About

I’m a former journalist, always writer, yogini, wise-cracker, part-time vegetarian, intrepid traveler, owner of  Breathe Joy Yoga and creator of Pretzel Kids .  I am also a mother, wife and dog lover. In April 2012, I left my home, family and studio in Massachusetts to go on tour with my son Noah, who was cast as the lead in a national touring Broadway musical. I returned in August 2013 and found myself making up for lost time with the rest of my family and rediscovering my next career (that part to come!)

These are my tales from the road and from home: on and off the mat. Often humorous, sometimes serious. But always honest. Happy reading!

7 Comments

7 thoughts on “About

  1. I am so freaking excited to follow Noah (and you!)

  2. Meredith Linsky

    Robyn: please let me know if the show will come to Texas, I would love to attend with Gabriel. Best of luck toyou both!

    • Hi Meredith,
      Good to hear from you and so happy you’re reading this blog! I know we will be in Austin, Tx in December but not sure where else in Texas yet. As I know more, I will be posting here. I would LOVE to see you and Gabriel!

  3. Pingback: Billy Elliot The Musical {Giveaway}: Follow Your Dreams! | Just Jasmine

  4. carol ryan

    Robyn, you recently wrote a great article about “yoga studios” in the U.S. and how its gotten so far away from yoga. I agree. But why the need to say the “skinny” yoga teacher? What has size got to do with YOGA? You lost me on that adjective.

    • Hi Carol,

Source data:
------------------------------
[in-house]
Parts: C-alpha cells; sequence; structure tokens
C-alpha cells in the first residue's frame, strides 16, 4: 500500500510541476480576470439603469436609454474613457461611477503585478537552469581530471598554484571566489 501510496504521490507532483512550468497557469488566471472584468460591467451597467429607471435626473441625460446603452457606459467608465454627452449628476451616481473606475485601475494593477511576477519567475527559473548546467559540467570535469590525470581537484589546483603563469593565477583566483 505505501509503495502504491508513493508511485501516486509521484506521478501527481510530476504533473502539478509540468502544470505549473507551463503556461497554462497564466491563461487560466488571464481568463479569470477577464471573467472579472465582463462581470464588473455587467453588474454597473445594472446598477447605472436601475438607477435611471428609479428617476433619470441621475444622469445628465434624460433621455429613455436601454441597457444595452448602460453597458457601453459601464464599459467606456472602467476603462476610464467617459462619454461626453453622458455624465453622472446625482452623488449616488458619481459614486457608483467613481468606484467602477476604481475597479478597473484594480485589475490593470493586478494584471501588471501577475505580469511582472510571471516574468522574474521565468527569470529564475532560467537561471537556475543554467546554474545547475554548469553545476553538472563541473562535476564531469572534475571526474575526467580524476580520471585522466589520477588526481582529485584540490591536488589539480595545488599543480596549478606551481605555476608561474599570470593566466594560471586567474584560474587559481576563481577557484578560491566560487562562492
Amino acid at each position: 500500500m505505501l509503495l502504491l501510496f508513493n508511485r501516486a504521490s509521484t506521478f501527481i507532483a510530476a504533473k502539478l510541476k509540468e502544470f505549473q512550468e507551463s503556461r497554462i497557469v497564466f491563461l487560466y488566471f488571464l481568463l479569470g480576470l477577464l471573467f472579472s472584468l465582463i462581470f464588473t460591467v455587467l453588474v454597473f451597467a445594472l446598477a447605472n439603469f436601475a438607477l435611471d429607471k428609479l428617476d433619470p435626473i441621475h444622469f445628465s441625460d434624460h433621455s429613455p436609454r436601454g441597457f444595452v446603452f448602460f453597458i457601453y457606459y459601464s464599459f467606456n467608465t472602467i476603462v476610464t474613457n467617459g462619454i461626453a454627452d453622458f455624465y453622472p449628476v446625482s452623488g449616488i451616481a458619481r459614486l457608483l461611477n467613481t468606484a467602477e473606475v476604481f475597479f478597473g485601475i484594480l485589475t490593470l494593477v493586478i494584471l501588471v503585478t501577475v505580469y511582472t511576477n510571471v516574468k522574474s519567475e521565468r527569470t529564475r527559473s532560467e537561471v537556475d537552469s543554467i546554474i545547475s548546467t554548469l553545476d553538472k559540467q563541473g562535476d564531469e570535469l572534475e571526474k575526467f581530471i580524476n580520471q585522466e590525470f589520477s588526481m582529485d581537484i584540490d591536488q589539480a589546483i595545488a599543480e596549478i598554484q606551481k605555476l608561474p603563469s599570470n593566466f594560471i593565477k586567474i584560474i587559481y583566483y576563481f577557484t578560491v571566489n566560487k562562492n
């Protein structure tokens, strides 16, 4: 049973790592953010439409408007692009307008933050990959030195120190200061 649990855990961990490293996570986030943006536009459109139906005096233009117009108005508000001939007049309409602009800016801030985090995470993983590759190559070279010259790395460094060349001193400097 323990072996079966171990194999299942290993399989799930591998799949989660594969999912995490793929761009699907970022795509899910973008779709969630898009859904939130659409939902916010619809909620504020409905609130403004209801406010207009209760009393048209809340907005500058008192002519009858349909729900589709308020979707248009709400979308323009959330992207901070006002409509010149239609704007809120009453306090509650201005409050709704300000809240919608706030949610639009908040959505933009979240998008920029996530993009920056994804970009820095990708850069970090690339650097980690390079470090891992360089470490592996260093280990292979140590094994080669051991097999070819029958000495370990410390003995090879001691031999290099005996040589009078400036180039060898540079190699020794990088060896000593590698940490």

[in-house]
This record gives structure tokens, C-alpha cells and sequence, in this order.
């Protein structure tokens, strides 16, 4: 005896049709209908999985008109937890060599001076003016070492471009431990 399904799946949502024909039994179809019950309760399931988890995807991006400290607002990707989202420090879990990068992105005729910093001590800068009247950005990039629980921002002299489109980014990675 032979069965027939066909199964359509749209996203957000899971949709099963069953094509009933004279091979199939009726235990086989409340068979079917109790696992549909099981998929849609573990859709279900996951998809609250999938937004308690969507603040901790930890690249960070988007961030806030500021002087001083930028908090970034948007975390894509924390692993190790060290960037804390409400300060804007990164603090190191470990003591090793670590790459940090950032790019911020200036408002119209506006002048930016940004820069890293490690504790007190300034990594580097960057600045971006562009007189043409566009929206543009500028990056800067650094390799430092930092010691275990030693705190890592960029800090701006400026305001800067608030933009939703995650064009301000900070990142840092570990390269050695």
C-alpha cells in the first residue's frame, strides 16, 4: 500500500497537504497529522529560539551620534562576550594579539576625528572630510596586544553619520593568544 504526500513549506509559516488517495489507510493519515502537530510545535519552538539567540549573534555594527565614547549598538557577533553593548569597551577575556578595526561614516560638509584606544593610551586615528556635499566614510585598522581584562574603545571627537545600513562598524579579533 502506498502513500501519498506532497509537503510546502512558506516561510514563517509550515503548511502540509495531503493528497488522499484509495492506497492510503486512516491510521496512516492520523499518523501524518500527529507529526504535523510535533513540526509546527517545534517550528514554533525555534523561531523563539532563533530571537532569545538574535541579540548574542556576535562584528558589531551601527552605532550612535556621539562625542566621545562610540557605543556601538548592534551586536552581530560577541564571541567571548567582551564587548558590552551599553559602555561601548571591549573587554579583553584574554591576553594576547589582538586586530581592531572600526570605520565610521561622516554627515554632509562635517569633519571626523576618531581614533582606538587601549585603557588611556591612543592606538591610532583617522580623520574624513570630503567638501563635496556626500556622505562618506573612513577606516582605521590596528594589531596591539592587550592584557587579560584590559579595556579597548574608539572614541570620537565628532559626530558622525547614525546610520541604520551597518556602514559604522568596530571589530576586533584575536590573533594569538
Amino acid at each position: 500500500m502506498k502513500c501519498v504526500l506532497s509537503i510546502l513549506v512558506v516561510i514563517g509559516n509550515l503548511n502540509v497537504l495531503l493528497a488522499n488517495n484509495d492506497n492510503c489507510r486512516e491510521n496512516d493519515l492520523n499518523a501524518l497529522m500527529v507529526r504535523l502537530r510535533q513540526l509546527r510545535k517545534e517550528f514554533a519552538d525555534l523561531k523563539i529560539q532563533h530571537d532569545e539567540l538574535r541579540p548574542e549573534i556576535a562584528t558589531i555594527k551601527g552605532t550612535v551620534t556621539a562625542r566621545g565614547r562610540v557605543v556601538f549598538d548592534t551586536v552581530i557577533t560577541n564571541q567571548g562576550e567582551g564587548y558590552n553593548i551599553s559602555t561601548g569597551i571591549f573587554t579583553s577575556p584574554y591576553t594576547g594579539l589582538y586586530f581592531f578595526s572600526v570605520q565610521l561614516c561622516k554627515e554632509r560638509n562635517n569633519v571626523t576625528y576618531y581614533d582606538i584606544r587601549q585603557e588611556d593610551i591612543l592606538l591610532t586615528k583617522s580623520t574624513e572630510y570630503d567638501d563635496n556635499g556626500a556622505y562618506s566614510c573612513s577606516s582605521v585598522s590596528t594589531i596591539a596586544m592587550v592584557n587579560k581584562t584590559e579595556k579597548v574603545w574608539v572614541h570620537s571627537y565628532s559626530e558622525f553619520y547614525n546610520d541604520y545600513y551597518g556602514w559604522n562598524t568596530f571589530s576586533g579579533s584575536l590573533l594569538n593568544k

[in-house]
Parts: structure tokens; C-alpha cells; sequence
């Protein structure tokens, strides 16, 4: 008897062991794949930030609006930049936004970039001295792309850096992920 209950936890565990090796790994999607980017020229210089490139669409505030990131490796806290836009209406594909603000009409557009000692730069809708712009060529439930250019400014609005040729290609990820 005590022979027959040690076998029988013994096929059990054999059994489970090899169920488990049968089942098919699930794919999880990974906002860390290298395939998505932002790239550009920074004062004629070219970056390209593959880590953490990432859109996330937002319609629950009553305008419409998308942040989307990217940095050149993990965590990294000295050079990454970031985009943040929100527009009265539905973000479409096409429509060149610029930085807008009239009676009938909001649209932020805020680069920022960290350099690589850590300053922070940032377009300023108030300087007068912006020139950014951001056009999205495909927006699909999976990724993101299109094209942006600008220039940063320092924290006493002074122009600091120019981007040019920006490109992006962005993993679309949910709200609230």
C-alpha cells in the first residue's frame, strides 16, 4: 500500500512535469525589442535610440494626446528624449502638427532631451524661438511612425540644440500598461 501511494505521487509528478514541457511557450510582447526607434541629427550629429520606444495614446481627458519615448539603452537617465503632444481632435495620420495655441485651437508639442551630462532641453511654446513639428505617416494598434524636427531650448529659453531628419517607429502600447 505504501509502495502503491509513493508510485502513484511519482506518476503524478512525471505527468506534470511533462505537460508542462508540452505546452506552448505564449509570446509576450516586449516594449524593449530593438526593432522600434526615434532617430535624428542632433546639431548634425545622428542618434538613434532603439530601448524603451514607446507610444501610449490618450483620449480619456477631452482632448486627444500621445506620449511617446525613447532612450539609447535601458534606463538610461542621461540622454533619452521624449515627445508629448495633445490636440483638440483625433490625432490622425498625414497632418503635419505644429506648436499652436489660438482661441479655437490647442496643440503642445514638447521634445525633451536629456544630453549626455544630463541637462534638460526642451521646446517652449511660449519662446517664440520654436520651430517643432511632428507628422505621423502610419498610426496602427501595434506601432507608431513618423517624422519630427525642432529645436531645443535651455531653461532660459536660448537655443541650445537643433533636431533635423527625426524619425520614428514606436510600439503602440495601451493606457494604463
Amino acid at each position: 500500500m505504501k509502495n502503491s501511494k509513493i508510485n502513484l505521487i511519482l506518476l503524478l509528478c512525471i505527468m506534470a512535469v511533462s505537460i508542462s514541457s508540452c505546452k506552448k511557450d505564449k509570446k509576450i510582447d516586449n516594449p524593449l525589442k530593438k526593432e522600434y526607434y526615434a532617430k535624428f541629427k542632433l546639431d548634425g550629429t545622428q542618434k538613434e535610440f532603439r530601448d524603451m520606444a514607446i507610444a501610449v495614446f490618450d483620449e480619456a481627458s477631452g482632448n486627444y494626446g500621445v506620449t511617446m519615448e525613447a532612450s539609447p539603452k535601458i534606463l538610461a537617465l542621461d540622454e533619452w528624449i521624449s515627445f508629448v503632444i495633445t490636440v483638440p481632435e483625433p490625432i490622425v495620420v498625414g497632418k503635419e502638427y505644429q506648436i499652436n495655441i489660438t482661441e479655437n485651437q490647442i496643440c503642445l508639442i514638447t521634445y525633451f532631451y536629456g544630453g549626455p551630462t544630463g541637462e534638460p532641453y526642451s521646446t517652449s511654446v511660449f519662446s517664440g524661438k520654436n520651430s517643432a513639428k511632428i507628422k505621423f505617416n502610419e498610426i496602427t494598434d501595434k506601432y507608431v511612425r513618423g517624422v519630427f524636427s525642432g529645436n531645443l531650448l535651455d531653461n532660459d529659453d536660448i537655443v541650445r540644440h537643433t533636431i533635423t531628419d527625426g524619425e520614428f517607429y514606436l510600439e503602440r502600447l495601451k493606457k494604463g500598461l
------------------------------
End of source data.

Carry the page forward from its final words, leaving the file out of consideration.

Thanks for reading and for your comment. I believe you are referring to this line: “The skinny teacher in perfect yoga clothes had us rolling on the floor, literally.” You are correct in that size has nothing to do with yoga. I agree with you. However, this adjective was just that, an adjective describing the woman teaching the class. She was skinny, very… and it gives the reader a bit of a better picture of the scene in this particular class. Would I have used the word “fat”? No, as this is a not a nice word in any sense. Some may think the same of “skinny”, however, models are often described as “skinny” and when articles hit about photo-shopping models to make them look skinny, no one bats an eye. I am not trying to be cynical here, just honest. Heavy yoginis don’t end up on the cover of Yoga Journal. Yet, people of ALL sizes practice yoga. So, in a nutshell, the adjective gave the reader a picture of what this particular teacher looked like and is also a reflective of what is considered a perfect yogini in Western society (based on what we see in the media). Do I agree with it? Not one bit. All I can do is be honest and say it like it is. I hope you continue to read. I really appreciate your comment!

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